By Rupert Steiner, Jack Denton, Callum Keown
The U.K. will introduce a new tax break for businesses that invest in the country, as it announced a hike in corporate tax rates to 25% of profits from 2023, in plans set out on Wednesday as part of an annual budget.
Finance minister Rishi Sunak pledged to use the “full measures of our fiscal firepower” to save jobs and businesses in the budget aimed at tackling the devastating impact of the COVID-19 pandemic on the economy.
The U.K.’s Office for Budget Responsibility (OBR), which advises the government, said it now expects the U.K. economy to return to pre-COVID levels in the middle of 2022 — six months earlier than its November forecast. The OBR forecasts the U.K. economy to grow 4% this year, before expanding 7.3% in 2022 — the highest annual gross domestic product growth since 1941.
However, Chancellor of the Exchequer Sunak warned the U.K. was at a “moment of crisis,” as he gave an update on the country’s finances and pledged billions more to support those most affected by the pandemic but also signaled some tax hikes to fix the finances.
Sunak announced plans to:
Hike corporate tax rates from 19% to 25% by 2023 for companies with profits over £250,000 ($349,000).
Extend the jobs furlough program that supports workers hit by the pandemic.
Introduce a new tax break for businesses that invest in the country in the next two years.
Extend the stamp duty holiday to Jun. 30.
Create a new infrastructure bank.
Bring £5 billion of additional grants to help pandemic-hit businesses.
Relax London listing rules.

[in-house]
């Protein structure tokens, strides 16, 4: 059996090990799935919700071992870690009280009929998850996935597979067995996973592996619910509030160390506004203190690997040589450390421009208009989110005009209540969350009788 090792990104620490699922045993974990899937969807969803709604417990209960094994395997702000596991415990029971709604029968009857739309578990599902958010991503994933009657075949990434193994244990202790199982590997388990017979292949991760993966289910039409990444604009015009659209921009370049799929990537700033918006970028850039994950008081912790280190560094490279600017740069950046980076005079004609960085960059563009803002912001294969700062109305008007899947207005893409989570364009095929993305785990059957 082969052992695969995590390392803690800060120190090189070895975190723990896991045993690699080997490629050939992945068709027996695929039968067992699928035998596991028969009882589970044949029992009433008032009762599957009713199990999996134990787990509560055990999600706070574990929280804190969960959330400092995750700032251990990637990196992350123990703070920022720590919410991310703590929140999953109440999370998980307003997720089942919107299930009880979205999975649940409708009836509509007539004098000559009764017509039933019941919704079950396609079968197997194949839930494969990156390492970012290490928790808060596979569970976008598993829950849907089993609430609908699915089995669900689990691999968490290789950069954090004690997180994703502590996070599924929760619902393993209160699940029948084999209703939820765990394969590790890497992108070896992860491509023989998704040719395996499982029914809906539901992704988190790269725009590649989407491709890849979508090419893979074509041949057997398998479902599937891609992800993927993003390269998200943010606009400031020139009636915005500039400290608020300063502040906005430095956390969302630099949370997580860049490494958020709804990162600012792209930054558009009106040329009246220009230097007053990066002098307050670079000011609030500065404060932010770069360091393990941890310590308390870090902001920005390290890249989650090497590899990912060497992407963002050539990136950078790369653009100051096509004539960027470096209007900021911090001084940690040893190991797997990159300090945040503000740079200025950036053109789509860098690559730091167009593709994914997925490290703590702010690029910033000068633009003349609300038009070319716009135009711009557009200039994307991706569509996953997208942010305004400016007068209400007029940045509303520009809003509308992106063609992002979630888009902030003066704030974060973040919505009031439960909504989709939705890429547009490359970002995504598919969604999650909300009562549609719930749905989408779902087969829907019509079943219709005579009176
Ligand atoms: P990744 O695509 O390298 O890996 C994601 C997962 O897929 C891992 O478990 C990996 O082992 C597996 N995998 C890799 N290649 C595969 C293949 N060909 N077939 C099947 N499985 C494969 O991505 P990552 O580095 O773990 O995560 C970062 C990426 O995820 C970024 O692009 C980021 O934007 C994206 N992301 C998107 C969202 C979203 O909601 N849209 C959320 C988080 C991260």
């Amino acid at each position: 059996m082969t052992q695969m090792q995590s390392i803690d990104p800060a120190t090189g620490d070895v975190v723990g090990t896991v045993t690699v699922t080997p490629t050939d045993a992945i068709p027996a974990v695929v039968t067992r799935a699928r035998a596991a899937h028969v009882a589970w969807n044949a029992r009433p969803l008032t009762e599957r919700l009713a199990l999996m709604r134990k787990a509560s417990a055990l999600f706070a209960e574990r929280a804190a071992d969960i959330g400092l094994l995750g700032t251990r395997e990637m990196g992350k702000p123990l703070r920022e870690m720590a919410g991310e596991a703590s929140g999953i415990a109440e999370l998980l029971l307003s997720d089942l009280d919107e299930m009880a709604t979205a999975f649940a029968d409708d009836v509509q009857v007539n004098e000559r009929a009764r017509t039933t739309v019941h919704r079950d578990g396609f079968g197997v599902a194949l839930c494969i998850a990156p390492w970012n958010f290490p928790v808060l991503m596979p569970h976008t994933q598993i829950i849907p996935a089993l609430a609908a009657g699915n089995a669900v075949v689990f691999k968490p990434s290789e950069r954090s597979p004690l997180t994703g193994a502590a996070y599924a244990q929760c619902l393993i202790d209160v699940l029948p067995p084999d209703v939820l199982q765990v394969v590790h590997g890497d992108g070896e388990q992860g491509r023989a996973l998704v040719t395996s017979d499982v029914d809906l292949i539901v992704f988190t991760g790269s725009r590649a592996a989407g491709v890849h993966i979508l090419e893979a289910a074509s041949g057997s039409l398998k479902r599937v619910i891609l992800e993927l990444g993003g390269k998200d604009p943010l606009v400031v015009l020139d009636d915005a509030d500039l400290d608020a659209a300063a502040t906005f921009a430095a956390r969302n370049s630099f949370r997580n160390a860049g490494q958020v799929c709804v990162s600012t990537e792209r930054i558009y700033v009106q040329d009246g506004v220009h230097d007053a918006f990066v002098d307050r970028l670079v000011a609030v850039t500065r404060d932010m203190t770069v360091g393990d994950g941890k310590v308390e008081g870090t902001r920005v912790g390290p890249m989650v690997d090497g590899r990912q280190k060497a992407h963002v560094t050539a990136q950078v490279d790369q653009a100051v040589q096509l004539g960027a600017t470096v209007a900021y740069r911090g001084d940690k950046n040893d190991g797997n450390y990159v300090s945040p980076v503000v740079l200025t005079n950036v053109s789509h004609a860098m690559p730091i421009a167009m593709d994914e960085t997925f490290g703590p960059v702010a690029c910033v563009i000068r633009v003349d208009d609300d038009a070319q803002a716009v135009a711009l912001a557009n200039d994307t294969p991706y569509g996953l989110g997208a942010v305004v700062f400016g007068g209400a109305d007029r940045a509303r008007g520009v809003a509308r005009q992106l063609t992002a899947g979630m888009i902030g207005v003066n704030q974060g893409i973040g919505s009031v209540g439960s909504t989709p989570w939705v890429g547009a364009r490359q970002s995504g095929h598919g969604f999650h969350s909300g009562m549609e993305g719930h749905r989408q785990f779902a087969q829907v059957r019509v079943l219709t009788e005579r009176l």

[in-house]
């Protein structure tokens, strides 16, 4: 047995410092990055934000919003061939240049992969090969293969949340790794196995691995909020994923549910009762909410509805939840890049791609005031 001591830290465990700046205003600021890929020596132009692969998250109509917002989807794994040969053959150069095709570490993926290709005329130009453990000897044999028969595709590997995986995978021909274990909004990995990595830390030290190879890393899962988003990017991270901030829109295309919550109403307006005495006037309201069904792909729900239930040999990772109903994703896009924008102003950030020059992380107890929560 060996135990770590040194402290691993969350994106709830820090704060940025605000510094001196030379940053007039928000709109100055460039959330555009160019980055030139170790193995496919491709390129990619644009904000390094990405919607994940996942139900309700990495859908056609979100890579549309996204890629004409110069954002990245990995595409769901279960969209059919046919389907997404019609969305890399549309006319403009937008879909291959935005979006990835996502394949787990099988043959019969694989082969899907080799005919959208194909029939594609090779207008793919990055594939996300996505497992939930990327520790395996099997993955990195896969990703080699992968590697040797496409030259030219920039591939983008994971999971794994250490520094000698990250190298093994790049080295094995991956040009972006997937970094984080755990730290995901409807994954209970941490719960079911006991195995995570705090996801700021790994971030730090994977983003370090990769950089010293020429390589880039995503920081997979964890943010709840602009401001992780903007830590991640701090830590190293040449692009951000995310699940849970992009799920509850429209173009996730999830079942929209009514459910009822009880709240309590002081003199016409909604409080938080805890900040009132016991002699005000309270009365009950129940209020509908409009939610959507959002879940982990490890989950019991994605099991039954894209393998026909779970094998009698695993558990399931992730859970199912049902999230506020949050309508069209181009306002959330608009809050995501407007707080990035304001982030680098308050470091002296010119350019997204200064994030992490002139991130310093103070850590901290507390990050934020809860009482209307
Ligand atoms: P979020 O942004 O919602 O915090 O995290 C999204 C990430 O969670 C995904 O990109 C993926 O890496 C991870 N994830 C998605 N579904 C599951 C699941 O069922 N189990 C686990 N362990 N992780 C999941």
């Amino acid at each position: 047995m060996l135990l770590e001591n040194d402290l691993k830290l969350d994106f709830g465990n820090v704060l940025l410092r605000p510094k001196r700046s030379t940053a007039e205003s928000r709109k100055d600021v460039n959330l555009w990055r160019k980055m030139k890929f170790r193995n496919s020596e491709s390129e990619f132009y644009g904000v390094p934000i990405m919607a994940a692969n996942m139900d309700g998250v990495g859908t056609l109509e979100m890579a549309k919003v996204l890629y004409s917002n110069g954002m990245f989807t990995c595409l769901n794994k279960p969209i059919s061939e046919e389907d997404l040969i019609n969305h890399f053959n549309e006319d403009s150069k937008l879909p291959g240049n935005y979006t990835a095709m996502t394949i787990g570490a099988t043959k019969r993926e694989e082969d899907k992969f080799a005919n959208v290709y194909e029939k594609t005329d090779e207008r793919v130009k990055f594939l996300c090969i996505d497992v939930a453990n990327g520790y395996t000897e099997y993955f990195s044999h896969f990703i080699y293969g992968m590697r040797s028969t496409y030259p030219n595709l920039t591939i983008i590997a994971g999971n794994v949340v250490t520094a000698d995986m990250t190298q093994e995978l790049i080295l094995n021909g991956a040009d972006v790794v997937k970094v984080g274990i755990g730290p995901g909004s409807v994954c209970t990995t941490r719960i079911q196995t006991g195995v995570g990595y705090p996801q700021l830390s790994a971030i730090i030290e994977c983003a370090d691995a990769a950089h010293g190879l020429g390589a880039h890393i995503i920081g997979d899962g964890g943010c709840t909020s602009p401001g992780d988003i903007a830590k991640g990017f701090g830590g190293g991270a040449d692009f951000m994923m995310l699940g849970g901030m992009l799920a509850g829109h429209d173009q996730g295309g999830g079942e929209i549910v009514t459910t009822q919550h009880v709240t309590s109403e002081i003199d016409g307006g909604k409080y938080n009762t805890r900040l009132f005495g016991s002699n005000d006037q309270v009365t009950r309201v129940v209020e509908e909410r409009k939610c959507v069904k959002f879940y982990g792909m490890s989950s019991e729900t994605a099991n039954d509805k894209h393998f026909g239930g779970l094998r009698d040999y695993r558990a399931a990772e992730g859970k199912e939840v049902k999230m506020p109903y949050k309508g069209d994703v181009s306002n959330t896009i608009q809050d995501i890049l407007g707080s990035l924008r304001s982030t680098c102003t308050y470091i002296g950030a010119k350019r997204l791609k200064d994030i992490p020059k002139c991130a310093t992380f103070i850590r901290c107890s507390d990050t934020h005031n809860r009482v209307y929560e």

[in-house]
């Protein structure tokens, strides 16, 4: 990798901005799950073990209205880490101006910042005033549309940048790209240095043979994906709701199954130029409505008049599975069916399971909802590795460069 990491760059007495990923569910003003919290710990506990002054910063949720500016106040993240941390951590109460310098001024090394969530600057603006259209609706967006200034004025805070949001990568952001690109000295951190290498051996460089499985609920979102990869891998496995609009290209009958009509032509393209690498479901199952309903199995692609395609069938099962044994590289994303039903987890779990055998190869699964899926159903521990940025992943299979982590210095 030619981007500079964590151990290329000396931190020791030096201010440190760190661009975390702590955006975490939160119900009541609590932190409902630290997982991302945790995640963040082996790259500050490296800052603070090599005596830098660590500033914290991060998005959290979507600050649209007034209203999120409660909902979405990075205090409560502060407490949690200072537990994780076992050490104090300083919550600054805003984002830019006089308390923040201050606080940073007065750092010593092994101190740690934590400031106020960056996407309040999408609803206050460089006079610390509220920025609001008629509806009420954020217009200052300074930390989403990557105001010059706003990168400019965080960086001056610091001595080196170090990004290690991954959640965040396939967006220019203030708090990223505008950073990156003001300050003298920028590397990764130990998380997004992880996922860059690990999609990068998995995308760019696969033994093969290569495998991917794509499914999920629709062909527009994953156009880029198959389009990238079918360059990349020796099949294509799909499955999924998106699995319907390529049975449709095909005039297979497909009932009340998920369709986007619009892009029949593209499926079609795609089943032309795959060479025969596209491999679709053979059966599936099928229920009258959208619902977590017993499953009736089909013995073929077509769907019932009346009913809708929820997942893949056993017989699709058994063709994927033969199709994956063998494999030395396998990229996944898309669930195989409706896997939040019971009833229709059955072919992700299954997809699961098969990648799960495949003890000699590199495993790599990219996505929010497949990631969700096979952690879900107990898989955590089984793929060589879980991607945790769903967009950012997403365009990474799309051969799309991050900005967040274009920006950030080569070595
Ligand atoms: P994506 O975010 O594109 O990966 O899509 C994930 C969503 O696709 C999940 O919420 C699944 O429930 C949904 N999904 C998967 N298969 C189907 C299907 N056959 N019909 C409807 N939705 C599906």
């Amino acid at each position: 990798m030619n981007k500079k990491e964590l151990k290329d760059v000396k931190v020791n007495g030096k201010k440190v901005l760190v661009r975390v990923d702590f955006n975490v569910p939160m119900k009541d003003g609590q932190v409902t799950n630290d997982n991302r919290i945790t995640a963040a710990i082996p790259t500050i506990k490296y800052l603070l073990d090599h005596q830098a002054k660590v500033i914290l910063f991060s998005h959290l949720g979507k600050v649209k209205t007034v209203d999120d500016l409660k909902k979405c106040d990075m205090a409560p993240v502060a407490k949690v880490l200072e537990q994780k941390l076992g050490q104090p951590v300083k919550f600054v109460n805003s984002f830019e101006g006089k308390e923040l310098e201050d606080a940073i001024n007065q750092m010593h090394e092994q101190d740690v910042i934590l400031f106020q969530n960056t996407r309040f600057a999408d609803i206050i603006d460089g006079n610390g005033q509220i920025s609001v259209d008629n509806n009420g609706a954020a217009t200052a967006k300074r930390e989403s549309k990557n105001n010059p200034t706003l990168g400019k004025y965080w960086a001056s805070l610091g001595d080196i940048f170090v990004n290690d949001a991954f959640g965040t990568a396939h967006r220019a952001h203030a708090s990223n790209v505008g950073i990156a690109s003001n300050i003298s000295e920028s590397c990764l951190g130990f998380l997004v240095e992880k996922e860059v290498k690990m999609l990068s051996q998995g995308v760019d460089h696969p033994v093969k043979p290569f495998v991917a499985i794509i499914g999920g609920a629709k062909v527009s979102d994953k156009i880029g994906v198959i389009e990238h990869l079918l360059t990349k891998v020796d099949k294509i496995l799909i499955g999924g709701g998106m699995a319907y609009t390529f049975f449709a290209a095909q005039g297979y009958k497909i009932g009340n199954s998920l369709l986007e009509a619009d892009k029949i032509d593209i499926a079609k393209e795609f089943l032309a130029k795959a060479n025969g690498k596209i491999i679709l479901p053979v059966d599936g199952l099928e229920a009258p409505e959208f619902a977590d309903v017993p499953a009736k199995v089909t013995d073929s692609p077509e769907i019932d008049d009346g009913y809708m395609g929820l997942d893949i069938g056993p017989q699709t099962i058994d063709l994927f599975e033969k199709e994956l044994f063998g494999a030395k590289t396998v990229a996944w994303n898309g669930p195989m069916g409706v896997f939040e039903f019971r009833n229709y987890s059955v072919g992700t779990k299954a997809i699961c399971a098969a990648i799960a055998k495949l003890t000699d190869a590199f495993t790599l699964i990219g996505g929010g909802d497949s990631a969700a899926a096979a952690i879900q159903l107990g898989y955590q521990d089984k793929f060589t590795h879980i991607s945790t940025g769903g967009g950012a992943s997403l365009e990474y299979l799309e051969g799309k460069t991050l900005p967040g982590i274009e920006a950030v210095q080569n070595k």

“Taking into account the significant support announced at Spending Review 2020, this means our total COVID support package, this year and next, is £352 billion,” Sunak said, adding that measures announced last year took the total to £407 billion.
Forecasts show the government is expected to borrow £234 billion next year, but Sunak said “we cannot allow debt to keep rising,” setting out two initial measures to bring borrowing down.
Sunak announced plans to raise corporate taxes to 25% of profits in April 2023, up from the current rate of 19%. There would then be a taper for firms earning above £50,000 , with those earning more than £250,000 being taxed at the maximum 25%. Smaller companies earning less than £50,000 will be exempt from the increase and remain at the 19% rate.
The tax rise will affect any global company which makes profit in the country, including technology giants such as Facebook /zigman2/quotes/205064656/composite FB +3.26% and Google parent Alphabet /zigman2/quotes/202490156/composite GOOGL +1.00% , and the likes of coffee-shop chain Starbucks /zigman2/quotes/207508890/composite SBUX +1.72% and online retailer Amazon /zigman2/quotes/210331248/composite AMZN +1.11% .